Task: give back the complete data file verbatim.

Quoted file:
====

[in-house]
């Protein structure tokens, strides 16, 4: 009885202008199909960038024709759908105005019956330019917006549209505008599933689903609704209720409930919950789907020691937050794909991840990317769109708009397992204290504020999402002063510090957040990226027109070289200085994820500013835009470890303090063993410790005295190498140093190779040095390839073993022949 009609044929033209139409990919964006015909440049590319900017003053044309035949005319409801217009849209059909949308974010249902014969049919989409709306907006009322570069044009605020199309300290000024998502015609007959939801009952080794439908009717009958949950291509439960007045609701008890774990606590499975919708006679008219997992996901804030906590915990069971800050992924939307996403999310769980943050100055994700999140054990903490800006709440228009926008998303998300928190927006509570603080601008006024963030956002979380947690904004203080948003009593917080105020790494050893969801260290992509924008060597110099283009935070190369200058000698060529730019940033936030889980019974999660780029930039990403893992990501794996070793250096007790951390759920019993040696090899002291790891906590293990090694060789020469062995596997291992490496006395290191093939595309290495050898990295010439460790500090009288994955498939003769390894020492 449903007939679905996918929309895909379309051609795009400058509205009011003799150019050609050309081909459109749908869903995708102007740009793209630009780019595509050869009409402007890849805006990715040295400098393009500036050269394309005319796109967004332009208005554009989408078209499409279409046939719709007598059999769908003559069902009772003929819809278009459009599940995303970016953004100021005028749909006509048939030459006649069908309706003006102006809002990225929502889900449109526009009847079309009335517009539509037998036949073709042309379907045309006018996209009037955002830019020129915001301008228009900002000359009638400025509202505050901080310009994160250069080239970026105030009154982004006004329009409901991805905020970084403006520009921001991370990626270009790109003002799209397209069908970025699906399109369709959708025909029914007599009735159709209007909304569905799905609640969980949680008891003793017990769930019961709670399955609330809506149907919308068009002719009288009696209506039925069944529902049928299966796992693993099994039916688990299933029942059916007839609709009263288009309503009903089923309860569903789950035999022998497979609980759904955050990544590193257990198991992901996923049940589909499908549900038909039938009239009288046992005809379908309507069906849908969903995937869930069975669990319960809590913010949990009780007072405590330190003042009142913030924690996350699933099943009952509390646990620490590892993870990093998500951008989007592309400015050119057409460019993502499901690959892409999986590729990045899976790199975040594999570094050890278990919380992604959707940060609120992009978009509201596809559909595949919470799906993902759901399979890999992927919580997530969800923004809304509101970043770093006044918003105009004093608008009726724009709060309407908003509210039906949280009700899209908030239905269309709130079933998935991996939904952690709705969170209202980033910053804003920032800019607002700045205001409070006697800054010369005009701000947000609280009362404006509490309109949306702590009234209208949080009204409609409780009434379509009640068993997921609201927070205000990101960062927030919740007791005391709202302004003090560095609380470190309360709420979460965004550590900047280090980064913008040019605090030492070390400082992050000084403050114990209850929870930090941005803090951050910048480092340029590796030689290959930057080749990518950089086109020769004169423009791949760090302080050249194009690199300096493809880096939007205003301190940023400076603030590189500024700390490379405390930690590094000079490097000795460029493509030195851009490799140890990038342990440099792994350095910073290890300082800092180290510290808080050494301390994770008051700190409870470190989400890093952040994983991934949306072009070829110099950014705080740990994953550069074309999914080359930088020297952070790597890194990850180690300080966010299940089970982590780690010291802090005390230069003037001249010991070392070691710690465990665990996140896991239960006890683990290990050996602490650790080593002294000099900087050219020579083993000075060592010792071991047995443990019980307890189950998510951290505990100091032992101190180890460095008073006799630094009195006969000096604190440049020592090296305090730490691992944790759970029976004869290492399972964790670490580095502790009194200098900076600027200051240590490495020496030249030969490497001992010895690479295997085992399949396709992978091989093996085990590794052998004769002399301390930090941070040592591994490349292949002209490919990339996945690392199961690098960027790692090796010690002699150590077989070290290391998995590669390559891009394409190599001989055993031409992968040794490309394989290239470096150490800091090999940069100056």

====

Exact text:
[in-house]
């Protein structure tokens, strides 16, 4: 009885202008199909960038024709759908105005019956330019917006549209505008599933689903609704209720409930919950789907020691937050794909991840990317769109708009397992204290504020999402002063510090957040990226027109070289200085994820500013835009470890303090063993410790005295190498140093190779040095390839073993022949 009609044929033209139409990919964006015909440049590319900017003053044309035949005319409801217009849209059909949308974010249902014969049919989409709306907006009322570069044009605020199309300290000024998502015609007959939801009952080794439908009717009958949950291509439960007045609701008890774990606590499975919708006679008219997992996901804030906590915990069971800050992924939307996403999310769980943050100055994700999140054990903490800006709440228009926008998303998300928190927006509570603080601008006024963030956002979380947690904004203080948003009593917080105020790494050893969801260290992509924008060597110099283009935070190369200058000698060529730019940033936030889980019974999660780029930039990403893992990501794996070793250096007790951390759920019993040696090899002291790891906590293990090694060789020469062995596997291992490496006395290191093939595309290495050898990295010439460790500090009288994955498939003769390894020492 449903007939679905996918929309895909379309051609795009400058509205009011003799150019050609050309081909459109749908869903995708102007740009793209630009780019595509050869009409402007890849805006990715040295400098393009500036050269394309005319796109967004332009208005554009989408078209499409279409046939719709007598059999769908003559069902009772003929819809278009459009599940995303970016953004100021005028749909006509048939030459006649069908309706003006102006809002990225929502889900449109526009009847079309009335517009539509037998036949073709042309379907045309006018996209009037955002830019020129915001301008228009900002000359009638400025509202505050901080310009994160250069080239970026105030009154982004006004329009409901991805905020970084403006520009921001991370990626270009790109003002799209397209069908970025699906399109369709959708025909029914007599009735159709209007909304569905799905609640969980949680008891003793017990769930019961709670399955609330809506149907919308068009002719009288009696209506039925069944529902049928299966796992693993099994039916688990299933029942059916007839609709009263288009309503009903089923309860569903789950035999022998497979609980759904955050990544590193257990198991992901996923049940589909499908549900038909039938009239009288046992005809379908309507069906849908969903995937869930069975669990319960809590913010949990009780007072405590330190003042009142913030924690996350699933099943009952509390646990620490590892993870990093998500951008989007592309400015050119057409460019993502499901690959892409999986590729990045899976790199975040594999570094050890278990919380992604959707940060609120992009978009509201596809559909595949919470799906993902759901399979890999992927919580997530969800923004809304509101970043770093006044918003105009004093608008009726724009709060309407908003509210039906949280009700899209908030239905269309709130079933998935991996939904952690709705969170209202980033910053804003920032800019607002700045205001409070006697800054010369005009701000947000609280009362404006509490309109949306702590009234209208949080009204409609409780009434379509009640068993997921609201927070205000990101960062927030919740007791005391709202302004003090560095609380470190309360709420979460965004550590900047280090980064913008040019605090030492070390400082992050000084403050114990209850929870930090941005803090951050910048480092340029590796030689290959930057080749990518950089086109020769004169423009791949760090302080050249194009690199300096493809880096939007205003301190940023400076603030590189500024700390490379405390930690590094000079490097000795460029493509030195851009490799140890990038342990440099792994350095910073290890300082800092180290510290808080050494301390994770008051700190409870470190989400890093952040994983991934949306072009070829110099950014705080740990994953550069074309999914080359930088020297952070790597890194990850180690300080966010299940089970982590780690010291802090005390230069003037001249010991070392070691710690465990665990996140896991239960006890683990290990050996602490650790080593002294000099900087050219020579083993000075060592010792071991047995443990019980307890189950998510951290505990100091032992101190180890460095008073006799630094009195006969000096604190440049020592090296305090730490691992944790759970029976004869290492399972964790670490580095502790009194200098900076600027200051240590490495020496030249030969490497001992010895690479295997085992399949396709992978091989093996085990590794052998004769002399301390930090941070040592591994490349292949002209490919990339996945690392199961690098960027790692090796010690002699150590077989070290290391998995590669390559891009394409190599001989055993031409992968040794490309394989290239470096150490800091090999940069100056």